Before the Revolution: America's Ancient Pasts Review

Before the Revolution: America's Ancient Pasts
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Before the Revolution: America's Ancient Pasts ReviewDaniel Richter's "Before the Revolution" is among a handful of recent major histories of early America that compel a serious re-thinking of our political and economic origins - particularly in light of current voices in national and state politics. First, one must admire the extraordinary grasp of detail evident in this work. The book must be a summa of an entire lifetime of careful study. But more importantly, details in this work paint the larger movements of life throughout the settlement of this country. Richter's conceptual handle on the themes of America's early development are richly conveyed throughout every stage in this history. One looks to historians for far more than facts and Richter delivers in very compelling ways. The prose is lucid and gives a solid narrative sense without losing the reader among tangential episodes. The book gives yet more evidence of how profoundly early American culture and settlement events were shaped by religious and political trends in England and Europe. Richter captures the conflation of spiritual/religious motives with raw greed for land and power in ways that make a mockery of typical lay renderings of this time period. One's understanding of the sources for slavery of Native Americans, Irish and English down-and-outs,and then of Africans are exhaustively conveyed in this text. One cannot walk away feeling utterly freed from the lasting effects of this history.
Richter's work stands among several others of note for this time period. Fred Anderson's "The Crucible of War" is another richly detailed and comprehensive account of some of the same period. Kevin Phillip's "The Cousin's War" underscores some similar themes with again a rich narrative and conceptual grasp in showing how the issues arising from the English Civil War fed into the American Revolution and Civil War. Gary B. Nash's "The Unknown American Revolution" compels a radical re-understanding of the various forces leading into the American Revoultion - again with emphasis on the curious admixture of ideals and raw power-thrusting behaviors. Alan Taylor's "The Civil War of 1812" picks up a few decades later, but is again a masterful treatment of many of the same themes contained in these other histories.
I underline as I read to capture the most salient or instructive passages. Suffice it to say I found myself underlining something on almost every page of Richter's work. What a great text to use for a history course! To my reading, Richter and the other authors mentioned above make of most "history" that is taught in the secondary schools mere propaganda. We live in a bubble of fantasies about what our country was made from and judging from contemporary politicians' statements, we continue to fabricate moral myths from a past that offers little moral inspiration.Before the Revolution: America's Ancient Pasts Overview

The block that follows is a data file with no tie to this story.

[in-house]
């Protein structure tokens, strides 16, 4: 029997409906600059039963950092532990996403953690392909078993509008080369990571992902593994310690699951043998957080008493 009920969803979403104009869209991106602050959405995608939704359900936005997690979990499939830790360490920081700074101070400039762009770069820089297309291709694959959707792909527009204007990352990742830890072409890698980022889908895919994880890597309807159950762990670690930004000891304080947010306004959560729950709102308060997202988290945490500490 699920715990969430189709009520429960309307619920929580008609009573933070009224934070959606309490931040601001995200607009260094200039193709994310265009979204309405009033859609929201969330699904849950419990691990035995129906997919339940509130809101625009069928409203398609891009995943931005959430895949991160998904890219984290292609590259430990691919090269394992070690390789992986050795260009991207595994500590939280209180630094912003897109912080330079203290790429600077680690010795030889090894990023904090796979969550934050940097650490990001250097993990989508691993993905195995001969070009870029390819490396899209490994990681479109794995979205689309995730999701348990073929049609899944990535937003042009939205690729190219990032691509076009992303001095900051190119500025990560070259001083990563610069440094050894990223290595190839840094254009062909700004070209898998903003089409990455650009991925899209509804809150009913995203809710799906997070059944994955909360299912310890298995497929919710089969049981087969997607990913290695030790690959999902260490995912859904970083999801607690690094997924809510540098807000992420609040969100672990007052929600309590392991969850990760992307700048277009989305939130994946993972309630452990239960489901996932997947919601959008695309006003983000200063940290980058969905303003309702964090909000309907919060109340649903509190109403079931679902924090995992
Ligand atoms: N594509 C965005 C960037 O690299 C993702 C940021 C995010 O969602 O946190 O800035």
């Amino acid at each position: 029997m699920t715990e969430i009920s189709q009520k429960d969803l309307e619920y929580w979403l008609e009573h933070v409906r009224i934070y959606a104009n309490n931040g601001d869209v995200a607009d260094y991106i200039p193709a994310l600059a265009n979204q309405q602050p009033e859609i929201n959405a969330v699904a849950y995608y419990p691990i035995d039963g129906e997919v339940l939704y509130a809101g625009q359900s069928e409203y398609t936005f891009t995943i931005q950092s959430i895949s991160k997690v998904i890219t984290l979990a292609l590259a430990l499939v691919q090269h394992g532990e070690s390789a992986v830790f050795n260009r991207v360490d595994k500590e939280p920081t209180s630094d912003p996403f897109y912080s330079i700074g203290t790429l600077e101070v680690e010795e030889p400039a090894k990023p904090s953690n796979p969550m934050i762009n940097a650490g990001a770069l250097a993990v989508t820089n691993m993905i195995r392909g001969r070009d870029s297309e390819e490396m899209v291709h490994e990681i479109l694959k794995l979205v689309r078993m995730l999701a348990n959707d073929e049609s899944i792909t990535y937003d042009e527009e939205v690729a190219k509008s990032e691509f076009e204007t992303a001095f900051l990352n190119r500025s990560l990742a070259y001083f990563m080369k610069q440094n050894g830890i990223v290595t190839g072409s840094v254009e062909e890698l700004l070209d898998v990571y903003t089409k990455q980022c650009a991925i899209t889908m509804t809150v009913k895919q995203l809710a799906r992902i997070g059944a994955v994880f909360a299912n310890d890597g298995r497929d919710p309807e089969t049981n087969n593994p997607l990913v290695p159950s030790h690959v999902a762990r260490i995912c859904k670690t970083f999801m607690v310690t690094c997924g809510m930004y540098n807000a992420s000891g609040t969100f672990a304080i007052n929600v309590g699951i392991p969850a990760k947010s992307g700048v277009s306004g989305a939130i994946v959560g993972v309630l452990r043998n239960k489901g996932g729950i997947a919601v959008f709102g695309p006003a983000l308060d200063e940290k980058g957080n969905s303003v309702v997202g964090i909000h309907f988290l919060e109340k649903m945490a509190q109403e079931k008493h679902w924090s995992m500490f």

America began, we are often told, with the Founding Fathers, the men who waged a revolution and created a unique place called the United States. We may acknowledge the early Jamestown and Puritan colonists and mourn the dispossession of Native Americans, but we rarely grapple with the complexity of the nation's pre-revolutionary past. In this pathbreaking revision, Daniel Richter shows that the United States has a much deeper history than is apparent—that far from beginning with a clean slate, it is a nation with multiple pasts that stretch back as far as the Middle Ages, pasts whose legacies continue to shape the present.

Exploring a vast range of original sources, Before the Revolution spans more than seven centuries and ranges across North America, Europe, and Africa. Richter recovers the lives of a stunning array of peoples—Indians, Spaniards, French, Dutch, Africans, English—as they struggled with one another and with their own people for control of land and resources. Their struggles occurred in a global context and built upon the remains of what came before. Gradually and unpredictably, distinctive patterns of North American culture took shape on a continent where no one yet imagined there would be nations called the United States, Canada, or Mexico.

By seeing these trajectories on their own dynamic terms, rather than merely as a prelude to independence, Richter's epic vision reveals the deepest origins of American history.

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